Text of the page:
by Bart McDowell for National Geographic – 1967
The essence of this book on the Revolutionary War is personal involvement. As readers we travel in the shadow of people who waged the Revolutionary War. We overhear their gossip, read newspapers over their shoulders and browse through their letters. We rediscover life in the 1770’s and 1780’s by traveling to the battlefields and historic sites through spectacular illustrations, maps and photographs. A wonderful addition to any family library.
This book has a number of excellent battle drawings from the air. These look amazingly like the drawings in The American Heritage Picture History Book of the Civil War. These maps are now available in a new book called Battle Maps of the Civil War. I have take some shots of the maps but my camera doesn’t do them justice.
Other reviewers wrote
Excellent story and beautifully illustrated for schools – through 8th grade.
This book about the Revolutionary War was first published in 1967. Not only is it about the American Revolution but it also has a family’s journey as they visit various sites important during the Revolutionary War. Great maps, paintings and photographs enhance this book. Opinions from the father of the family (Bart McDowell) describe his sons and daughter’s reactions and observations as they visit battlefields, cities, monuments and homes of those that were of importance during the Revolutionary War. This was one of a series of books that National Geographic published in the late 1960’s and early 1970’s about American and World History. It was/is a great series of books and the book about the Revolutionary War is a nice addition to the series. Nothing new in the book about the War is found in the book, it just reaffirms the importance of the battlefields, homes, people and monuments that the family discovers on their journey during 1967. It would be interesting some 46 years later to hear from the members of the McDowell family of their trip and what they were thinking looking back 46 years. This is a neat book that got my interest started about the Revolutionary War when I was a boy around 9 years old and it brings back great memories as I rediscover why I first learned to have interest in the War and American history. A RECOMMENDED BOOK!
The book follows Bart McDowell and his family as they visit Revolutionary War sites, and not just the battles but other events, places where the main players in the Revolutionary War lived, etc. The book is well-written (unlike many of today’s books, which are littered with spelling, grammatical, and syntax errors), easy to understand (even for children), and contains many wonderful illustrations and photographs (illustrations reproduced from the colonial era; photographs showing his family’s experiences). Given that this tour of Revolutionary War sites took place during the mid-late 1960’s and maybe the early 1970’s. some of the photographs may seem a little outdated and modern readers will not be accustomed to the writing, but I think it is still a fine book for elementary, junior high, and even high school students who wish to learn more than the standard two pages in a textbook that is given to this war. McDowell fleshes out the battles, events, and participants very nicely, and you come away feeling that you have a better understanding, at least on the surface, of the Revolution. It made me want to visit those sites too! Highly recommended.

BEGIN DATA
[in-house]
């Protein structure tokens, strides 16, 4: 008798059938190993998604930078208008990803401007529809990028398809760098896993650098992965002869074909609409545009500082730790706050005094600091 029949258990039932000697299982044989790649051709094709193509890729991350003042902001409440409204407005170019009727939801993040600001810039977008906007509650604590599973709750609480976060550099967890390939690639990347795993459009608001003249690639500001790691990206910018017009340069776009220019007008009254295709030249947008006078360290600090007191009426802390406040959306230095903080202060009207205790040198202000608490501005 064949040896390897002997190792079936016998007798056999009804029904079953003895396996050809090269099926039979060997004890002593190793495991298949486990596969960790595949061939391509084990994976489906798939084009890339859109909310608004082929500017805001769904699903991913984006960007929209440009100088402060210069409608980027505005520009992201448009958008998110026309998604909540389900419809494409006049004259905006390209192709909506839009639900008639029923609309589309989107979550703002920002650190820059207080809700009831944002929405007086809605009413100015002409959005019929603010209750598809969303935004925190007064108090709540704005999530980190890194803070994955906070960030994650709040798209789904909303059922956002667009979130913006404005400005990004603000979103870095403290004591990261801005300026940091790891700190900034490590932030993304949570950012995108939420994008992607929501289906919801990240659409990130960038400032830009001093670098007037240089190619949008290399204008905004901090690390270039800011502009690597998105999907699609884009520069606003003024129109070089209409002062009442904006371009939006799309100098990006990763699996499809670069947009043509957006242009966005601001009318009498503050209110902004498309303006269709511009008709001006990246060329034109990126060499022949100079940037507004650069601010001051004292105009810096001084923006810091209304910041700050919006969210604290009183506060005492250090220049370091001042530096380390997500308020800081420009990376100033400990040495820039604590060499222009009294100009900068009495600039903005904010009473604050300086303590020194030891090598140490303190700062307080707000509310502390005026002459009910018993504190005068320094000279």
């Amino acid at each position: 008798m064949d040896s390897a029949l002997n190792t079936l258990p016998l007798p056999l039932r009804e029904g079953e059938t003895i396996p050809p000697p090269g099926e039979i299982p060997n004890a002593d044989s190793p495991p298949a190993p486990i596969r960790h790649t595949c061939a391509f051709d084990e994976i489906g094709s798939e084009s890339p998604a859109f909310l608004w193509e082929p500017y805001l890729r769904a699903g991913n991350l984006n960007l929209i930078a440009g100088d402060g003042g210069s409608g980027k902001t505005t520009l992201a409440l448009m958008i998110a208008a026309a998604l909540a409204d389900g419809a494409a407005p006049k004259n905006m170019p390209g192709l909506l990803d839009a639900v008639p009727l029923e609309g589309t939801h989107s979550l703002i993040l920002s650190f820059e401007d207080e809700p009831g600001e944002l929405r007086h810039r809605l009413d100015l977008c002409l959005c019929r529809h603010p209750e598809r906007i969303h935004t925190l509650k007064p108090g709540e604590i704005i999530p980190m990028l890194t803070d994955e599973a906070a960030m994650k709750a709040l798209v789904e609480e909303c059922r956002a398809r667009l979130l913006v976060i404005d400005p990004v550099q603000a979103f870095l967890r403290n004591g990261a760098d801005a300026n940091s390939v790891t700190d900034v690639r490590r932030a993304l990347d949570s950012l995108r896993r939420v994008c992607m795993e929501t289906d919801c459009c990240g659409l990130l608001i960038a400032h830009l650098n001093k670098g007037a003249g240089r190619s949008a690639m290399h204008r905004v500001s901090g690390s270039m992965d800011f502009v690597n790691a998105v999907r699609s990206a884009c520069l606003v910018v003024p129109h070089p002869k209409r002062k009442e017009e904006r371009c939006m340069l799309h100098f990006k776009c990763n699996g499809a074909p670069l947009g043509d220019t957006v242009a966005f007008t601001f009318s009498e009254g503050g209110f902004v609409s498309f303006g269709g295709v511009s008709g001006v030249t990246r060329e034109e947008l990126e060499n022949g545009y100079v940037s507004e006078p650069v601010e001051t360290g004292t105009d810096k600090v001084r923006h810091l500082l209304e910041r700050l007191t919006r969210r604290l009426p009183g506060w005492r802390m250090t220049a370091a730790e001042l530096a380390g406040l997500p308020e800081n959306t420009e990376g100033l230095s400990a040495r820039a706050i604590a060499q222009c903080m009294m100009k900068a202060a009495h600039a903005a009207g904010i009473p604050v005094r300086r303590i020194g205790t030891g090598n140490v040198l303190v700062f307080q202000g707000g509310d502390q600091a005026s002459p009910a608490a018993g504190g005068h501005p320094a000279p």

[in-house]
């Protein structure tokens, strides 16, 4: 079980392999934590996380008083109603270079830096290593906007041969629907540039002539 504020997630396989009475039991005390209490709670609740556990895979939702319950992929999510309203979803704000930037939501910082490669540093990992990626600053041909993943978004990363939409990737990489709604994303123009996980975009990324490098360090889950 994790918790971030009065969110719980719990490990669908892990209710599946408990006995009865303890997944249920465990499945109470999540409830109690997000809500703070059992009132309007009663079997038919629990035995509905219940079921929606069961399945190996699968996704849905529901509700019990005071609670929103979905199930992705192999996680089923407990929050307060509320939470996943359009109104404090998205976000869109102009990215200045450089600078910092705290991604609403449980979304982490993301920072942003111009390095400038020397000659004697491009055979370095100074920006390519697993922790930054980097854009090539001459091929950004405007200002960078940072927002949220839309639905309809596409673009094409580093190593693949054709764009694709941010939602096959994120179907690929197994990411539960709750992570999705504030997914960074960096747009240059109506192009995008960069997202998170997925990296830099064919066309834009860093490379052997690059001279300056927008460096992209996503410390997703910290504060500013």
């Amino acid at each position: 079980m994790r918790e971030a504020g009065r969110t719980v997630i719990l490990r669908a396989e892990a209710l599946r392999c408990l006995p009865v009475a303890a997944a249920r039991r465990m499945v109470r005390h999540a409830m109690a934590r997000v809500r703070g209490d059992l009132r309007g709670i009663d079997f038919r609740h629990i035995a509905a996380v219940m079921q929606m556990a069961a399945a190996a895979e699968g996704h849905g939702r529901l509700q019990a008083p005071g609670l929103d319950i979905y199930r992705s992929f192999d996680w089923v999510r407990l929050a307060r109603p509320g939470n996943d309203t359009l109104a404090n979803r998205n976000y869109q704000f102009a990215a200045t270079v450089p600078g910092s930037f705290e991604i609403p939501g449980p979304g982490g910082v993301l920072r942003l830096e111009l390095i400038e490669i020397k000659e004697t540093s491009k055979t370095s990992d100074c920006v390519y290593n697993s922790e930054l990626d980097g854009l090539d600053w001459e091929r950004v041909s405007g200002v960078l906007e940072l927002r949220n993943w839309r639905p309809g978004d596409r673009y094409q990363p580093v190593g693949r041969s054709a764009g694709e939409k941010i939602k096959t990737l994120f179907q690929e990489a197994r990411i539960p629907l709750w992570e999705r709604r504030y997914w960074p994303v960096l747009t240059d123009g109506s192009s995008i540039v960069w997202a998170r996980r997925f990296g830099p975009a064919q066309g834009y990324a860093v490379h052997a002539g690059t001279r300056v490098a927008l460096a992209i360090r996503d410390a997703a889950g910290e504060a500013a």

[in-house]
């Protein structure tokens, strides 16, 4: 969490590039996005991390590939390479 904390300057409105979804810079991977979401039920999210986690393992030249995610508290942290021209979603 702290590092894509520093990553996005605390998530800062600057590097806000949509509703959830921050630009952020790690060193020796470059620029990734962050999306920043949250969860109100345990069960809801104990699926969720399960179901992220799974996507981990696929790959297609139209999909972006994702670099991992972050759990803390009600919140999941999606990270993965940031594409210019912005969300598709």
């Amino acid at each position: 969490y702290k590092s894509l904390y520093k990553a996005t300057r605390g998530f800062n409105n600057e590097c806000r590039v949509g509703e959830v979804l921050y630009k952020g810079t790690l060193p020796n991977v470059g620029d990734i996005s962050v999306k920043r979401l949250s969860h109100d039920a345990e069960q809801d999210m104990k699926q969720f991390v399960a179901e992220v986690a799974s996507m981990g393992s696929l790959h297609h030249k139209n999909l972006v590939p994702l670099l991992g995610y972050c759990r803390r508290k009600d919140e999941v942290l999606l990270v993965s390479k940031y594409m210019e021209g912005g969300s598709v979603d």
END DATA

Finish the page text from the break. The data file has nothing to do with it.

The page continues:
Of all the books written about the Revolutionary War this remains, for me, the most captivating. McDowell takes the reader on a journey to the historical sites directly related to the war. The weather conditions at the time and place of significance are thoroughly described along with the thoughts that were presumably felt by those who took part and some that have actually been documented. As readers follow McDowell and his family on trips through Boston Harbor, Fort Ticonderoga and other sites, one vicariously experiences the revolution which shaped our country and ultimately our lives and our future. This will instill a better appreciation for the Revolutionary War at large and more specifically, the men and women who fought it.
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